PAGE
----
Pacesetter firms are also “much more assertive in making recommendations to clients and far less likely to simply accept the client’s preference as a final decision”. This reflects the growing role of the accountant within organisations as a strategic advisor with the right to contribute their own perspective.
Building partnerships and strengthening collaboration
As a business, you might be wondering where the best place is to get yourself a great accountant. The search can be tough if you’re trying to build an in-house team: according to one global LinkedIn survey, it can take up to four months to fill a single position. Then, you’ve got to factor in the hours it takes to develop your own internal Standard Operating Procedures and financial best practices. Lastly, you still have to invest in training.
Outsourcing can be a good option for businesses who don’t have the time, energy, or need to build an in-house finance team yet. It’s cost-effective and gives you access to accounting experts who are already familiar with the business accounting cycle. Chances are, they’ll also be pros at managing accounting software. You receive all of the experience and benefits of a full-fledged team, without the effort of hiring and onboarding a team from the ground up.
Still, outsourcing comes with its own challenges. The process of seeking out the right partner can take a lot of trial-and-error and “first dates”. You may sign a contract with one vendor only to realise that they can’t offer you what you truly need. Or, you might not click on a personal level—making the working relationship awkward and disappointing.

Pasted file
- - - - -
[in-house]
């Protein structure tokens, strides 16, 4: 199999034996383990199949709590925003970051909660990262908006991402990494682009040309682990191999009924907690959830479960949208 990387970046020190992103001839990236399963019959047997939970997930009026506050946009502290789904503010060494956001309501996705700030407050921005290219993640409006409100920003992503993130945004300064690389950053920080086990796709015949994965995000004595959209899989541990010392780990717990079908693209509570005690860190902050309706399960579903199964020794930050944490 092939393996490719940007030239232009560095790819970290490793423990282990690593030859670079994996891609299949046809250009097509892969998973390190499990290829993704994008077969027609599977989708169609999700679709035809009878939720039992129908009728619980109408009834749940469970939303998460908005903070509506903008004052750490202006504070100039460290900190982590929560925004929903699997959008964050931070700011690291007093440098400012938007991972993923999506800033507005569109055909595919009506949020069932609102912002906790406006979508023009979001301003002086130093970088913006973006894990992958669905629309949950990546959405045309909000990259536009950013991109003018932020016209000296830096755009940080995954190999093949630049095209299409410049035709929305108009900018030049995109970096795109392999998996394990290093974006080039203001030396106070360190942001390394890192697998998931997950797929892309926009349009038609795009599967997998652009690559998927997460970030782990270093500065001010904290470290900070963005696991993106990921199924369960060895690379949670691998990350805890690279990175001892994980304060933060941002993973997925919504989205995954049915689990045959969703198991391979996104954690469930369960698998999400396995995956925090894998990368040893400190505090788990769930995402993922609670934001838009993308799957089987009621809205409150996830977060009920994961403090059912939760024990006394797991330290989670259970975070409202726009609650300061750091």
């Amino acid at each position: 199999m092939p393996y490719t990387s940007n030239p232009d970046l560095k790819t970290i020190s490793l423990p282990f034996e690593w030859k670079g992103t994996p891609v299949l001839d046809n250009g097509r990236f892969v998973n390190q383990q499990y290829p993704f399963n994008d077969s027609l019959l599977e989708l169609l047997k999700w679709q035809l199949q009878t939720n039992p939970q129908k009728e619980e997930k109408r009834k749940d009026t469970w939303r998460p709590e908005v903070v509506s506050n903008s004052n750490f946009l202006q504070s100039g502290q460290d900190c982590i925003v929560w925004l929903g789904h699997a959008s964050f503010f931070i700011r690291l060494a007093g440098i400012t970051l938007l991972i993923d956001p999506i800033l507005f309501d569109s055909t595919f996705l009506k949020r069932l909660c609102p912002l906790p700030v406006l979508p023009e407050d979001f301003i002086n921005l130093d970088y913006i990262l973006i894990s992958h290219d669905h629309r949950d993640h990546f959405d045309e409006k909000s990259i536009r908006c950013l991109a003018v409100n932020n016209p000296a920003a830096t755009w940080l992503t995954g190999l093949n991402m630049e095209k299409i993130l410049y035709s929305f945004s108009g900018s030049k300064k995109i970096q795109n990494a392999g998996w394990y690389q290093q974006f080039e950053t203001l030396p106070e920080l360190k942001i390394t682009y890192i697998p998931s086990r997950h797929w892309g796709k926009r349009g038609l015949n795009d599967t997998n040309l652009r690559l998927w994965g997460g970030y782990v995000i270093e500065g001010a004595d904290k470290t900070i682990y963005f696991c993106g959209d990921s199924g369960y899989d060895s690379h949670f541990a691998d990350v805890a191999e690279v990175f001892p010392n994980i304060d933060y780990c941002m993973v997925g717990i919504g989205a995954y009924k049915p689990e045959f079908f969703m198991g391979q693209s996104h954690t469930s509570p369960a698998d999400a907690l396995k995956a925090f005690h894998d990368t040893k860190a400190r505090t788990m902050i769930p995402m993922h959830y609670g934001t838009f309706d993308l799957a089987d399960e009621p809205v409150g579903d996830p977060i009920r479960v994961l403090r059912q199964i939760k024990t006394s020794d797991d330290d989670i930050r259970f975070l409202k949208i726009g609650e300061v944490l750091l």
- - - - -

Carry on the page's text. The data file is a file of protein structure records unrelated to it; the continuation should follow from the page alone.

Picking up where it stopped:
As a business owner, it is your prerogative to seek business partners who will bring something new, helpful, and interesting to the table. Be selective, and make full use of the services that your chosen accountants provide. Ask questions, and don’t be afraid to ask for what you need—the right agency will be able to assuage your concerns and provide real support.
Once you decide to commit, establish consistent, regular communication with accountants and other members of your team: higher levels of engagement don’t just lead to better relations, they also allow you to have a stronger handle on your current financial condition.
If you’re looking for a dedicated partner to help you navigate the tough world of modern accounting, why not give Harvest Accounting a try? We can help you digitalise your processes and work together with you to create a sound, robust financial system that just works.